Wish list

“We can’t plant stuff in the ground,” I said.

“Eugenia,” Steve said. He only uses my full name when he’s very, very serious. “There is no reason why not.”

“If something is in a pot and it dies, it’s very easy to just pull it up and either hide the pot or put something else in the pot,” I said. “Plus, planting in the ground involves digging up the yard.”

“Randy said it was OK,” he said. “Besides, think about everything you want to plant. It’s too much for pots.”

“Totally untrue,” I said. “Tomatoes are fine in pots. Sage, mint, basil, parsley—all fine in pots. We could even do zucchini in a pot, I bet, as long as it’s a big pot.”

But Steve was adamant. He abandoned his half-empty dinner plate and stepped to the white board on our refrigerator. “What do we want to plant?”

Parsley. Basil. Chili pepper. Big tomato. Zucchini. He scrawled them all in a list on the whiteboard.

“Corn,” he said. “I want one giant stalk of corn.”

“We can’t grow corn!”

“We’re in Iowa.”

He added Corn (1) to the list.

“Now,” he said. “We need a digging thing.”

“I bought a trowel at Hy-Vee.”

Steve stopped and stared at me. “A trowel? Genie, we’re going to need a shovel.”

“Could we use a snow shovel? There’s a snow shovel downstairs.” Even as I said it, I knew the suggestion would be rejected outright. He wrote Digging thing on the whiteboard.

“We need topsoil,” he said. “We can get that at a garden center.”

“Or at Paul’s Discount!” I said, thrilled to actually be able to contribute some useful information to the plan. Paul’s Discount is a weird little store at the edge of Iowa City that sells a conglomeration of everything from household goods to auto supplies, all bought in random quantities at great discount and sold to consumers willing to suffer uneven inventory for a bargain. I had noticed giant pallets of what appeared to be garden-related dirt had arrived a few days earlier. Soil/Paul’s discount store on Rt. 1 went on the board.

“You know who we should call?” Steve named our friends Maggie and Heal, who, of all our friends in town, are the most in touch with all things garden- and vegetable-related. They are also friendly, and tolerant of people in need of guidance. He lunged for the phone and dialed. After a moment, he explained—loudly and with purpose—our gardening venture to their answering machine, then hung up. “They’ll help. They know what they’re doing.”

This, of course, was more than could be said for us. But I have to admit, I was relieved by the thought of borrowing, rather than buying, equipment. At that point, I still wanted to stick to container gardening, so the thought of actually investing in our own shovel seemed like, well, too much of a commitment for me.

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9 Responses to “Wish list”


  1. 1 farmgirl May 11, 2006 at 9:02 am

    LOLOLOL I loved reading this! Linked here from the nice comment you left on my kitchen garden blog (which also had me laughing). Looking forward to reading more of your posts.

    P.S. You’re going to need a hoe, too.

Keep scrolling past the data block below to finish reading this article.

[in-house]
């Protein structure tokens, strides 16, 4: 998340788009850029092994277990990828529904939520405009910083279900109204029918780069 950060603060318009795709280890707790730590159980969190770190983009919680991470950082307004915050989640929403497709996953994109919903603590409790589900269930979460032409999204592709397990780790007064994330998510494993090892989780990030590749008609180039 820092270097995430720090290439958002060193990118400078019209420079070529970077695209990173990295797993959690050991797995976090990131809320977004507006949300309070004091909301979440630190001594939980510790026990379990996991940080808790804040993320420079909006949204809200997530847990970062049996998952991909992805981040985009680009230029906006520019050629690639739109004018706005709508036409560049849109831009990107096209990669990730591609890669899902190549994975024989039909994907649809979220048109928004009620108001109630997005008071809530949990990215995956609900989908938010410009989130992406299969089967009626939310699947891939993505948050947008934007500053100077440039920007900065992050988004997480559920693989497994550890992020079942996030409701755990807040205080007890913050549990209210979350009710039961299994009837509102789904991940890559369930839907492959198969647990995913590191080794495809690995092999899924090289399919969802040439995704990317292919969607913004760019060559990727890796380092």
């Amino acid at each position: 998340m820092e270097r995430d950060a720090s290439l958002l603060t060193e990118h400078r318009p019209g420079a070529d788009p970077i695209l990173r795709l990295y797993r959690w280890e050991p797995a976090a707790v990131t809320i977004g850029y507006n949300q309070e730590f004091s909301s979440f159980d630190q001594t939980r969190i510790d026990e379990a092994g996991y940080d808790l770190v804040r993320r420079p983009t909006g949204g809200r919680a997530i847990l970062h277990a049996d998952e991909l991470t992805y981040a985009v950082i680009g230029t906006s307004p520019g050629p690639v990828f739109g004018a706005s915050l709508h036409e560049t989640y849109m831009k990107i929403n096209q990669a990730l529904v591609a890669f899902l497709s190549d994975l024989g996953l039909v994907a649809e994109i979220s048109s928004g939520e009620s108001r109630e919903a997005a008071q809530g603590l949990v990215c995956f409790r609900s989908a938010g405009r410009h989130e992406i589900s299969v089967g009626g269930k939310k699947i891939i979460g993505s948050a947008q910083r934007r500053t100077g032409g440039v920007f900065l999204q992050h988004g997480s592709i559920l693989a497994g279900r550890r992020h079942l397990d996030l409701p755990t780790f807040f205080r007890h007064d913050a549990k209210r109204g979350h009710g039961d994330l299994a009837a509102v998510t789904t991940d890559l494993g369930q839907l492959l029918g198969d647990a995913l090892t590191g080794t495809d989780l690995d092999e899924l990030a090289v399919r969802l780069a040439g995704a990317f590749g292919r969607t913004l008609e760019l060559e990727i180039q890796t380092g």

P.P.S. And some other stuff. : )

  2. 2 Peg May 11, 2006 at 9:53 am

    Genie,

    You always make me laugh! Farmgirl is right, you WILL need a hoe (and some other digging things) Too bad we aren’t closer, Jim could come with a tiller, and help you plant. He’s going to plant our sweet corn today.

    Keep writing, I’m loving this.

  3. 3 inadvertentgardener May 11, 2006 at 10:21 am

    Next thing I know, you guys are going to be telling me I need to learn how to compost!

    It's all good…I know we probably need some more equipment…and I am learning, really. I swear.

    Thanks for stopping by!

    :-) Genie

  4. 4 Jeanne May 12, 2006 at 11:54 am

    I was cracking up at “digging thing” – too funny! If you do plant in the ground, you’ll need the hoe.

  5. 5 Steve May 13, 2006 at 9:36 am

    Eugenia. I must object. Tomatoes do ***not*** do “fine” in pots, unless your definition of “fine” is growing but not actually producing any tomatoes. This is beyond dispute. The roots, Genie, the ROOTS go four feet down, if not more. I think the world needs to understand you had three (THREE!) cherry tomatoes in a pot that was about eighteen inches deep. My god, are you mad? Three? And they’ll be fine, she says. Oh. No.

    And zucchini, she says, will be fine in a pot.

    Umm. Only if the “pot” you have in mind is an ABOVE GROUND POOL FILLED WITH COMPOST MY GOD DO YOU REALIZE THE IMPLICATIONS?!?!?!?

    Also. Apparently, you need two (2) corn to produce anything. They have to fertilize each other.

  6. 6 Steve May 13, 2006 at 9:39 am

    The world also needs to understand that I saved those cherry tomatoes. Saved. Them. From. Certain. Death.

    All of that said, I realize I am not much of a gardener myself. But some of my best friends are gardeners. So there’s that….

  7. 7 Hans-Peter & Krystle June 10, 2007 at 8:23 pm

    I beg to differ with a recent post–Tomatoes CAN grow in pots! We have a celebrity tomato plant in a 10″ pot. It’s already produced one large, delicious tomato, and it’s now got 13 more in the works, about the size of golf balls. The plant is almost 2′ tall and growing. But maybe what makes all the difference is the New Mexico sun. Nonetheless, it is possible!

    -Krystle
    http://www.TasteTheSeasons.com

  8. 8 inadvertentgardener June 11, 2007 at 2:41 pm

    Krystle, no worries — later that summer, we figured out how to grow them in pots, and now that’s practically the only way I grow them. Trust me…the pot in question in this post? Very, very small. Definitely not big enough for any kind of tomato…


  1. 1 The Inadvertent Gardener Trackback on May 17, 2006 at 6:11 am

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